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Starting young; when and how to get children on skis? There's new thinking ... and new services at ski areas.

When and how to get children on skis ? There's new thinking . . . and new services at ski areas

A small revolution is afoot at ski areas all over the West. You see its perpetrators-little bundles of nylon and wool-barreling downhill in stem christies; wrestling with a fair imitation of a diagonal stride on nordic trails; in a backpack or sled, nodding off to Mom's or Dad's rhythmic kick and glide; and even building snowmen outside the lodge (day care, too, has hit ski areas in a big way).

"These days, if parents can't bring their kids, they may not come," one resort staffer told us. Working parents may be eager to have their children along on precious vacations, but tbey also want to pursue their own outdoor interests.

Six years used to be the usual starting age for ski school; today it's a rare ski area that doesn't have some kind of on-skis program for preschoolers, be it the nationwide Ski Wee program or classes developed by a ski area's own ski school. Day care is not yet available at every area, but it's quickly becoming a common amenity. Most recently, a few nordic centers have begun offering programs for children as young as two years. Traditionally, crosscountry instruction was unavailable for anyone under 10.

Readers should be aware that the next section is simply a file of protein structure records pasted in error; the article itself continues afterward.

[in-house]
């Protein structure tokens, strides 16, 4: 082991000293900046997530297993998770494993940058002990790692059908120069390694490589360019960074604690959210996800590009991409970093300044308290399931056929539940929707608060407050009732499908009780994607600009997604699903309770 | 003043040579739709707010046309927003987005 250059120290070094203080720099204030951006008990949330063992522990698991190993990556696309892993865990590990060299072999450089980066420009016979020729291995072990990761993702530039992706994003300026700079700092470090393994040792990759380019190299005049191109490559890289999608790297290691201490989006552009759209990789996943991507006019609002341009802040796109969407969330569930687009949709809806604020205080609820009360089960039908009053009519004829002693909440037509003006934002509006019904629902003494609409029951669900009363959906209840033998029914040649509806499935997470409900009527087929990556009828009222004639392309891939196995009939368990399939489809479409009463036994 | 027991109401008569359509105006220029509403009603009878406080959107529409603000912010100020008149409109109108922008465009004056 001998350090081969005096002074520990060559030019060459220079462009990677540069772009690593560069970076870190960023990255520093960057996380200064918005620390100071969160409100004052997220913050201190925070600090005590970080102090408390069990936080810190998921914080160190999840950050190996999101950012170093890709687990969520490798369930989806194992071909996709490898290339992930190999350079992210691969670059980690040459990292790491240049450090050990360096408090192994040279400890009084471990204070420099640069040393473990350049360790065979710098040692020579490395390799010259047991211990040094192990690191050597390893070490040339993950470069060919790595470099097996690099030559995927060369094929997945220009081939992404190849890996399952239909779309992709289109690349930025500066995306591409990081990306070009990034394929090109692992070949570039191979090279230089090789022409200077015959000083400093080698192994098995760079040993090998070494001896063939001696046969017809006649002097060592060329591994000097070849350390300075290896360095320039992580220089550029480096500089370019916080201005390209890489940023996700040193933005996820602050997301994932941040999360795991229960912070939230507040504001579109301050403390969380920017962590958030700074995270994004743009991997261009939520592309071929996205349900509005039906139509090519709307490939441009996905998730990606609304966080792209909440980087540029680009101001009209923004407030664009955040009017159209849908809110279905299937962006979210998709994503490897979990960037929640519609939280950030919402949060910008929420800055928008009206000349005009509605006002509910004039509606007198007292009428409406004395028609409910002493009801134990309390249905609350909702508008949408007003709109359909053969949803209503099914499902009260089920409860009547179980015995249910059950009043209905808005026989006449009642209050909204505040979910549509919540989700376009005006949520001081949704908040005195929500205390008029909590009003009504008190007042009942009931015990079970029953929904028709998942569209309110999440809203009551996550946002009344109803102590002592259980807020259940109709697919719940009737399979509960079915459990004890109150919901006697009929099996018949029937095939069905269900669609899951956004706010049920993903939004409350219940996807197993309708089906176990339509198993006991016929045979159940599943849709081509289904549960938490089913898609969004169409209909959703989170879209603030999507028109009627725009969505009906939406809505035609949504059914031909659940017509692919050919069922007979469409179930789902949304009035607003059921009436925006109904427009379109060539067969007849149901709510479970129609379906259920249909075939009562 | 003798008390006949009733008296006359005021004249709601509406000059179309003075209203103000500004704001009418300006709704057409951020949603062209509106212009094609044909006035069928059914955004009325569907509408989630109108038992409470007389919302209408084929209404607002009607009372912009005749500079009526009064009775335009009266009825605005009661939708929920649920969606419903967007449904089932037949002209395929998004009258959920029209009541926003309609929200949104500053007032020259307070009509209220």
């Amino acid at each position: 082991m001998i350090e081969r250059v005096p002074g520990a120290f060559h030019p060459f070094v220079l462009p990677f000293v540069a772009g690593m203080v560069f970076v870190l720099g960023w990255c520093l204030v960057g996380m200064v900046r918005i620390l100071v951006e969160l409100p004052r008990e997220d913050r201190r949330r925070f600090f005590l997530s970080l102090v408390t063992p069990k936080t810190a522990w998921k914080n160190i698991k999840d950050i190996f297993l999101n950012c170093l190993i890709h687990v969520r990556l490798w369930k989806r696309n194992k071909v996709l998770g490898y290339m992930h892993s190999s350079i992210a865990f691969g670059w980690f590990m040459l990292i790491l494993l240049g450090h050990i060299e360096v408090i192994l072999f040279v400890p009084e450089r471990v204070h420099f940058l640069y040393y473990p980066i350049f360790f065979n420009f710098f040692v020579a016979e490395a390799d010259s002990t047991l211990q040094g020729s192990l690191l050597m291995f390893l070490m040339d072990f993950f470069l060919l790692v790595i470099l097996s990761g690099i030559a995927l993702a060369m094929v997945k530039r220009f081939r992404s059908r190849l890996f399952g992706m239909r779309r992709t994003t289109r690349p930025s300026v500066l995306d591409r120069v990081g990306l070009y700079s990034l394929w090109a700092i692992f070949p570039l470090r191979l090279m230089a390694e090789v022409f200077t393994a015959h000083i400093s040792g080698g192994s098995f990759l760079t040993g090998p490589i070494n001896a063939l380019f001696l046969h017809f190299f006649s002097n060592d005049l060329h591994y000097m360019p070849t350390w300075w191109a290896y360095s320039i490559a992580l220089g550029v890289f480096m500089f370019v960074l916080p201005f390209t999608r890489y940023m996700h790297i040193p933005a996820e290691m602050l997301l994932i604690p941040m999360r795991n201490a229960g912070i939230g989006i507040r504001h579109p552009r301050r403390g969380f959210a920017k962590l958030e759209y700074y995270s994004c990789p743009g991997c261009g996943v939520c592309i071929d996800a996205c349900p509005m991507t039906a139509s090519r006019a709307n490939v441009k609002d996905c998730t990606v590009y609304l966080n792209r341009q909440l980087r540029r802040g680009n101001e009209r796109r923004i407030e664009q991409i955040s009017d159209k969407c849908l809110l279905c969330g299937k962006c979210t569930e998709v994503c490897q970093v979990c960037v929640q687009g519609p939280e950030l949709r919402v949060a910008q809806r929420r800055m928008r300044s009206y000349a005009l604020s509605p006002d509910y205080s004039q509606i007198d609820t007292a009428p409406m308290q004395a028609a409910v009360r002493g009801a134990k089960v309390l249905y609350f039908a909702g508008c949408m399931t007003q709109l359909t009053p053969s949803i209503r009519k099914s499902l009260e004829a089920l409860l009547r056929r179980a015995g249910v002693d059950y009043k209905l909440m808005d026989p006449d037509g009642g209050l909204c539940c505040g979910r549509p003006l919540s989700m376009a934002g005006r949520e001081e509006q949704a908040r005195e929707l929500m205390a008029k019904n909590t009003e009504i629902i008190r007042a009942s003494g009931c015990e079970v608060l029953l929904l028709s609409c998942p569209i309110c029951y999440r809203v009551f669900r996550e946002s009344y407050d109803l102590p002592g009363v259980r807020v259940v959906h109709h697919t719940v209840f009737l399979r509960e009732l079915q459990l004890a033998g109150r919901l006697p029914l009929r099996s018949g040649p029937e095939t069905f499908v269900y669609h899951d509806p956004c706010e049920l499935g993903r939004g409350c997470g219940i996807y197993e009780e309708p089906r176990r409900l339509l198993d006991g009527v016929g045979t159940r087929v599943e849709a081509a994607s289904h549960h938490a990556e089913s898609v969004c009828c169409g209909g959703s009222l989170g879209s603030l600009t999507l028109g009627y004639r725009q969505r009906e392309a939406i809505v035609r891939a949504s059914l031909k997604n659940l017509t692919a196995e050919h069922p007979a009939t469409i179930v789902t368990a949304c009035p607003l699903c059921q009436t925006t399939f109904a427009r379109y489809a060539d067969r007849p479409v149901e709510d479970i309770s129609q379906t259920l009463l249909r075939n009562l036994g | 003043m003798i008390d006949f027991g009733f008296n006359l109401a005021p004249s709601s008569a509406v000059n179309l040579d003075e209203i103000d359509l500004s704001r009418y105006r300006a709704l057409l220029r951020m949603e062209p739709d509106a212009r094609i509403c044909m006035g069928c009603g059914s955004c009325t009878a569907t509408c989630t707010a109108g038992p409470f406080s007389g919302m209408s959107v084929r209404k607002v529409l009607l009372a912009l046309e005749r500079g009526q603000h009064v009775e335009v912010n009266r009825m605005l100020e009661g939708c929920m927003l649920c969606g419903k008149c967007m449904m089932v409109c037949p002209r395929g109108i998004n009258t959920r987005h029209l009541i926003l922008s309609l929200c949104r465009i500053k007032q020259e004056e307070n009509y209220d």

Skiing with children isn't without its hassles. For this report, we spoke with more than a hundred children's ski professionals and dozens of parents. Do children enjoy these early outings? Yes, most of the time-depending mainly on the parents' preparedness and approach. Keeping your expectations low is crucial.

No "right" age to start downhill skiing Although some children are ready at three, even six-year-olds may have to work at adjusting-all at once-to being in a new environment, wearing unwieldy equipment, and being taught a new skill. Almost always, a child will learn far more easily from a trained instructor than from a parent. Some programs offer lunch and supervised indoor time, so parents don't have to rush down the mountain as soon as their children's lessons end. Full-day programs run between $25 and $50.

Don't assume that the most expensive areas will have the best programs. Instead, try to assess an area's commitment to children by calling ahead and asking questions, or ask friends who've tried it. When you call, ask for a description of the children's facilities. Is there a separate teaching area? Most areas have terrain designed to develop half-pint skiers' techon crowded slopes or fast-moving chair lifts. Nordic skiing is a different story. Don't try it unless you're already competent on skis. Most parents use a hiker's baby backpack. The rhythm often lulls children to sleep, so choose a pack with a headrest. Zippered compartments for food and extra clothes are handy.

Increasingly popular are pulks, Scandinavian sleds designed for skiers to pull children. These work best on groomed trails. Keeping an immobile baby warm is the first priority. Dress your child in loose, warm layers, bundle him into a cozy sleeping bag, and check often. Don't plan to go far, save diaper changes for the trailhead, and carry plenty of snacks.

By age two or three, your child may be too restless (and too big) for a backpack or pulk, and might be ready for some ski play. Most won't actually be coordinated enough to follow a trail. "Moon boots," with extended toes that strap into matching skis, are okay for the very young; by age four or five, children are better off with real boots and skis preferably with three-pin bindings for lateral stability.